Tidal has denied all these charges and has accused accusing DN of a “smear campaign” against it.

Yet these newspaper reports have led to Tidal being put under investigation.

“Norwegian collection society Tono, which represents around 30,000 songwriters, has filed an official police complaint against Tidal, encouraging the authorities to look into the claims of streaming manipulation,” Music Business Worldwide reported.

And, Danish collection society Koda has announced it will be undertaking an independent audit of Tidal data. It’s been reported that Tidal reduced its recorded music royalty payout in April last year from a 62.5-percent share of its revenue to 55 percent.

Still, why is it only the Norwegian press and artists that are complaining about Tidal? Does It have something to do with Tidal rival, Spotify, which is a Swedish
entertainment company? Or is it because Jay-Z took over the former Norwegian company? 

In 2015, Jay-Z bought Aspiro, Norwegian parent company of a streaming service formerly known as Wimp, for $56 million.

In September of that year, he tweeted that Tidal had hit the 1 million-member milestone. Internal payments to record labels cited in Norwegian publication Dagens Næringsliv said it was closer to 350,000. Six months later, Tidal claimed it had reached the 3 million subscribers. The Norwegian newspaper said was closer to 1 million. “No further numbers have been circulated,” Variety reported. In 2017, Jay-Z sold a third of the company to Sprint based on a $600 million valuation.

In late April, Spotify went public. Spotify claims 157 million monthly active users in 61 countries, 71 million of which are in its premium paid-subscription tier.

“While Spotify is losing vast sums of money every year, its path to profitability is unclear and it has hedged its bets on Wall Street by going with a direct listing rather than a traditional initial public offering, it has a solid lead globally over the No. 2 service, Apple Music, and its name has become synonymous with streaming for many people,” Variety reported.

Spotify is still the leader, especially in the U.S. The company claims 41 percent of the U.S. market share, beating music services from Apple, Amazon, Pandora, Soundcloud and Tidal. However, “Spotify has yet to turn a profit, despite increasing revenue 38 percent to about $5 billion in 2017 from the prior year. Losses topped $1.5 billion for 2017, up from $662 million the prior year,” USA Today reported. 

Still, it seems time will tell why Tidal is under attack. Maybe the outcome of the investigation will reveal why. But for now, the negative publicity isn’t helping Tidal in its struggles.

Norwegian Newspaper
Jay-Z. Photo: Wenn


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Obama-Netflix Multiyear Production Deal Is Infuriating Trump Supporters

President Barack Obama and Michelle Obama have entered into a multi-year agreement to produce films and series with Netflix, the

President Barack Obama and Michelle Obama have entered into a multi-year agreement to produce films and series with Netflix, the company announced in a tweet.

The Obamas have sustained post-presidency popularity and stayed out of the public eye since Barack left office, but Trump supporters instantly bombarded the Netflix Twitter page, threatening to cancel their Netflix memberships.

The Obamas will produce a diverse mix of content, including the potential for scripted series, unscripted series, docu-series, documentaries and features, Netflix announced in a press release.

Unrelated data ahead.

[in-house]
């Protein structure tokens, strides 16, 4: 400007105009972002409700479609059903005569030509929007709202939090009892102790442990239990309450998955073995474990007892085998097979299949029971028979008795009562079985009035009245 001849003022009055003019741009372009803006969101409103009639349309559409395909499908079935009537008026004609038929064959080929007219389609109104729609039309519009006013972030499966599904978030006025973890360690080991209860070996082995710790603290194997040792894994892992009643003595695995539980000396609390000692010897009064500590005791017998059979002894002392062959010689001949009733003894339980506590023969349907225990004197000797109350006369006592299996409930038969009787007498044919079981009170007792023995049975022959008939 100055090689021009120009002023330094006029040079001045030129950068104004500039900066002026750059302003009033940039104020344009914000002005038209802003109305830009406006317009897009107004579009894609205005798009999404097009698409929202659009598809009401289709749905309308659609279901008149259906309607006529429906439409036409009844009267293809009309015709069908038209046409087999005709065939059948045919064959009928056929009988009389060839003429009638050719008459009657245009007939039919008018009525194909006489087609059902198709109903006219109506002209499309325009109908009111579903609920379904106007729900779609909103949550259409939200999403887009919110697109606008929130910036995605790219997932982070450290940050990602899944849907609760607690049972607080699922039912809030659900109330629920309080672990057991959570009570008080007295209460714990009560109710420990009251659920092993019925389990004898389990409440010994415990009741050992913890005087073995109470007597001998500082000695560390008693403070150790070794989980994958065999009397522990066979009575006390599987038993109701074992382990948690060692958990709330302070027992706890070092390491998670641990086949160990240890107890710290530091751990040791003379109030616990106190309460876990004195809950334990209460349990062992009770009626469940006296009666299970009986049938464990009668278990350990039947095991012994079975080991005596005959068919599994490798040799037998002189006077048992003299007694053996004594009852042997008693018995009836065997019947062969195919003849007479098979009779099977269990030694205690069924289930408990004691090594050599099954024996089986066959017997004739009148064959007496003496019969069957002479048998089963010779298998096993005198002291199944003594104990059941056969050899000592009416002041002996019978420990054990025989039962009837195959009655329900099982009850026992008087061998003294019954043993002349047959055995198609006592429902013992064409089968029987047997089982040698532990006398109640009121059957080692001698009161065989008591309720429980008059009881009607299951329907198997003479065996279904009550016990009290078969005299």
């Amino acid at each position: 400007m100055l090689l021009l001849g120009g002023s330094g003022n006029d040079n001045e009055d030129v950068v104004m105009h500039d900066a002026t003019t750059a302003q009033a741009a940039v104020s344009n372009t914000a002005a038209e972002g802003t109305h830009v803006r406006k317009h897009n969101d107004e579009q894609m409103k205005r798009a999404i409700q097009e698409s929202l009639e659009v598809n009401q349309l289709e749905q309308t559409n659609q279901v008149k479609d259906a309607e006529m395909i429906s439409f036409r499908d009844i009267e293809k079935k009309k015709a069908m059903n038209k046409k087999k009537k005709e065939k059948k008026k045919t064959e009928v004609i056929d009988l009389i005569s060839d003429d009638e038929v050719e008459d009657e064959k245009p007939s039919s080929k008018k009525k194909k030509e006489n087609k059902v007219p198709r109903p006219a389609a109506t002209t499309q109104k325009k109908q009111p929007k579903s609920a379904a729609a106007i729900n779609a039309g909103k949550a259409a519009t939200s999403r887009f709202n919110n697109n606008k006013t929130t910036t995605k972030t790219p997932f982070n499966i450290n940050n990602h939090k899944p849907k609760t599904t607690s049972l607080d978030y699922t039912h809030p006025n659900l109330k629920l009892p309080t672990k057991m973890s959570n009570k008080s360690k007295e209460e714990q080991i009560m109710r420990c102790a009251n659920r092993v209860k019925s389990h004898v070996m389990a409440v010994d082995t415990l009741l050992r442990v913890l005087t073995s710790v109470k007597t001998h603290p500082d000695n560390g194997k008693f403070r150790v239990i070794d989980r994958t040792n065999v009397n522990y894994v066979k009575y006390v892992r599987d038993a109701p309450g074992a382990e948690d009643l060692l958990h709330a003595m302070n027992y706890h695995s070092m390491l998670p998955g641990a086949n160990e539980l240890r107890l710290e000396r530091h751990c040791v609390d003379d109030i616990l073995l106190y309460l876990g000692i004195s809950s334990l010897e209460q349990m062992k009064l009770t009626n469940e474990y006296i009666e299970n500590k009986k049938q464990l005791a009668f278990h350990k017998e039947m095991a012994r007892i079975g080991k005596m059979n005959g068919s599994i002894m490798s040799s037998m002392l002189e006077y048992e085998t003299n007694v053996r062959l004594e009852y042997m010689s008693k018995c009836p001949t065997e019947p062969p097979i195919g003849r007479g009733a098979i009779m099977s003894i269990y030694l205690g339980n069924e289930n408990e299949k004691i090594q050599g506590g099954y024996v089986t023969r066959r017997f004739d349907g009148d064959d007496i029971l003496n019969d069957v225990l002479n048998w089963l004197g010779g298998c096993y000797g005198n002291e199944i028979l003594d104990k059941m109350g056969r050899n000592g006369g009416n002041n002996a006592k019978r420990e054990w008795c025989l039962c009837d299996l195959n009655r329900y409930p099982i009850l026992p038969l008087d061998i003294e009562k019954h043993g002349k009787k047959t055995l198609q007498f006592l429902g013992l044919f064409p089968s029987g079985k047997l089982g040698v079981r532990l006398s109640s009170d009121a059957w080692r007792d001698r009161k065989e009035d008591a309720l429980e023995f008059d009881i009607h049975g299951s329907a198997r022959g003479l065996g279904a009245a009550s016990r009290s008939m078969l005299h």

These projects will be available to the 125-million households who are Netflix members in 190 countries.

The Obamas established Higher Ground Productions as the entity under which they will produce content for Netflix.

“One of the simple joys of our time in public service was getting to meet so many fascinating people from all walks of life, and to help them share their experiences with a wider audience,” Barack said in a statement. “That’s why Michelle and I are so excited to partner with Netflix – we hope to cultivate and curate the talented, inspiring, creative voices who are able to promote greater empathy and understanding between peoples, and help them share their stories with the entire world.”

The former president and first lady will sometimes be on camera as hosts or moderators, a source told CNN anonymously. In other cases they will stay behind the camera as producers.

Obama-Netflix production deal

“Barack and I have always believed in the power of storytelling to inspire us, to make us think differently about the world around us, and to help us open our minds and hearts to others,” Michelle said. “Netflix’s unparalleled service is a natural fit for the kinds of stories we want to share, and we look forward to starting this exciting new partnership.”

The terms of the deal were not made public. Exclusive production partnerships are common in Hollywood, CNN reported. Netflix has attracted A-listers such as Shonda Rhimes and Ryan Murphy. But this is a first-of-its-kind deal for a former U.S. president.

“Barack and Michelle Obama are among the world’s most respected and highly-recognized public figures and are uniquely positioned to discover and highlight stories of people who make a difference in their communities and strive to change the world for the better,” said Netflix Chief Content Officer Ted Sarandos. “We are incredibly proud they have chosen to make Netflix the home for their formidable storytelling abilities.”

In his final days in office, Barack expressed interest in pursuing digital media ventures after he left office, CNN reported:

Jen Psaki, the White House communications director at the time, told CNN that ‘he is very interested in how people consume information and the changing trends,’ citing online and mobile news consumption.”